Tigers have been in decline throughout most of Asia due to a combination of threats. I've been involvd in their conservation through the Chinese State Forestry Administration since January 2007. So these are photos I've taken in China itself.
China is home to 4 of the 6 surviving sub-species of tigers. So the potential for China to improve the status of this species is immense.
One of the most common spider-types encountered are the orbwebs. The female is typically much larger than the male. While the spider can be seen in daylight, they prefer to do most of their work at night (to avoid predation).
The spider depends on its elaborate web to catch prey. Consequently it has many silk glands. Given it does not actually physically hunt its prey, its eyes are correspondingly small.
These are shots of birds I've taken while in China on tiger conservation expeditions. Most are of the red-crowned crane, up in the Zhalong Reserve. They are some of my oldest DSLR bird photographs, and alas, were taken during a very narrow window-of-opportunity (in full sun, hence the struggleagainst blown highlights). I've recently re-edited these crane photos to offset my old enthusiasm for saturated images.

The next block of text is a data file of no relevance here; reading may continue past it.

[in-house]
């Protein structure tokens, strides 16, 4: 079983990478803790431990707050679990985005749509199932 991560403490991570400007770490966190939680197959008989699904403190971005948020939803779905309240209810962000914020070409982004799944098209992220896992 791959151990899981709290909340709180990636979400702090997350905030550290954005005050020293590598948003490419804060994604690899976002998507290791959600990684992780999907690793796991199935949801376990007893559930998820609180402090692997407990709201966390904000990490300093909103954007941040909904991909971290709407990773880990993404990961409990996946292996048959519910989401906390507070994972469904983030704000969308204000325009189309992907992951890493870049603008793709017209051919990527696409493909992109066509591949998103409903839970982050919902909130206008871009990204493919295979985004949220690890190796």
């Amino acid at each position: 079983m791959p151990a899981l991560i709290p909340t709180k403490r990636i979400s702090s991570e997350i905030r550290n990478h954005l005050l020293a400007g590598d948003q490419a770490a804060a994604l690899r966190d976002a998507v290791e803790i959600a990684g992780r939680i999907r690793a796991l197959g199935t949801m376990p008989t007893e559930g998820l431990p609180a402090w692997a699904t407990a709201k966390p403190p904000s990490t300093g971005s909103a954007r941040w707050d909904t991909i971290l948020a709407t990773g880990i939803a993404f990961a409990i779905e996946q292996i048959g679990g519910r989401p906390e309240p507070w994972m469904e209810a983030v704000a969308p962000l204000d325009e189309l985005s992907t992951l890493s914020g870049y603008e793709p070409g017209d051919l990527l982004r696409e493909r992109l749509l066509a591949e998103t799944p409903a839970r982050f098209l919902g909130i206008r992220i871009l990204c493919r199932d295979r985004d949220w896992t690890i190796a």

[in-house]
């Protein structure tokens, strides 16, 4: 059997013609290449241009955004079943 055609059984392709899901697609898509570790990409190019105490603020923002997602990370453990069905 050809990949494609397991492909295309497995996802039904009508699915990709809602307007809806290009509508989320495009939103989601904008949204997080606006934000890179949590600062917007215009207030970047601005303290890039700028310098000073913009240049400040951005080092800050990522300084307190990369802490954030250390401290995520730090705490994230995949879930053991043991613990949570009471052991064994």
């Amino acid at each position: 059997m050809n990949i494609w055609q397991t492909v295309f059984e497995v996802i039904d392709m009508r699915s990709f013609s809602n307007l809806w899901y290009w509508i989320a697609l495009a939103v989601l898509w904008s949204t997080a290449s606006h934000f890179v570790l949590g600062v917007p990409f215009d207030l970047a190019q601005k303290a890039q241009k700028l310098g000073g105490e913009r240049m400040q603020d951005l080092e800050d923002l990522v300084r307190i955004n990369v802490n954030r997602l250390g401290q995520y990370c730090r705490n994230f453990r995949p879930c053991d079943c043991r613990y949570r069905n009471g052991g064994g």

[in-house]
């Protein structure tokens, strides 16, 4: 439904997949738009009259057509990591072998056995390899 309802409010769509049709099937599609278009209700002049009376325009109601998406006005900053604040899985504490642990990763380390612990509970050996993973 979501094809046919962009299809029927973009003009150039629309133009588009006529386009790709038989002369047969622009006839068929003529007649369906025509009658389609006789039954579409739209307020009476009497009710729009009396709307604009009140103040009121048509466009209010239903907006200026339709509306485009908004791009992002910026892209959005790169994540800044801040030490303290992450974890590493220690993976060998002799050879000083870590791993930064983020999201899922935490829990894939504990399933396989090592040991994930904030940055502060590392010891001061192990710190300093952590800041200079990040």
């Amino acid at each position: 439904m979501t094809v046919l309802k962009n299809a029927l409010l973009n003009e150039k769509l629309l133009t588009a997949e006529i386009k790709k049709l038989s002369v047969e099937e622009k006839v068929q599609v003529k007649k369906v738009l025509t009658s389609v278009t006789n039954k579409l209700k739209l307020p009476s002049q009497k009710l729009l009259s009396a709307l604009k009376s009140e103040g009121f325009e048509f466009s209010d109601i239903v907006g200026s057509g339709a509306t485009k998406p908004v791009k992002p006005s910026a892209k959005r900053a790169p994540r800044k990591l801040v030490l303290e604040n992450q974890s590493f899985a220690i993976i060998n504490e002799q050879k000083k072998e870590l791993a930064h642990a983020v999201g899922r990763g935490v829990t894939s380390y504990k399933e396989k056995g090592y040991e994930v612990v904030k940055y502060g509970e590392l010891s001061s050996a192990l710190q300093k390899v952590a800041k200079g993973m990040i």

I'd love to return some day and put in some good early morning shooting of the different bird species there.
Lamprona murina An Australian immigrant to NZ since the late 19th C.
This species has poor eye sight. It is often found around residential homes. Recently it has been blamed for an upsurge in bad reactions to spider bites. It is not obvious such a reputation is deserved. Many insect bites are attribute to spiders if there is an adverse reaction. Many people do not see the arthropod that bites them anyway. So many bites or reactions are probably mis-diagnoses.
The spider is not poisonous to people, hence there is no anti-venom. It is possible that bacteria get introduced with bites. This can cause ulcerous infections.
The prudent thing to do in the case of any insect or spider bite is to apply a little anti-septic cream as soon as possible. Letting novel bacteria run free in your blood-stream, is far more dangerous than the original bite or scratch.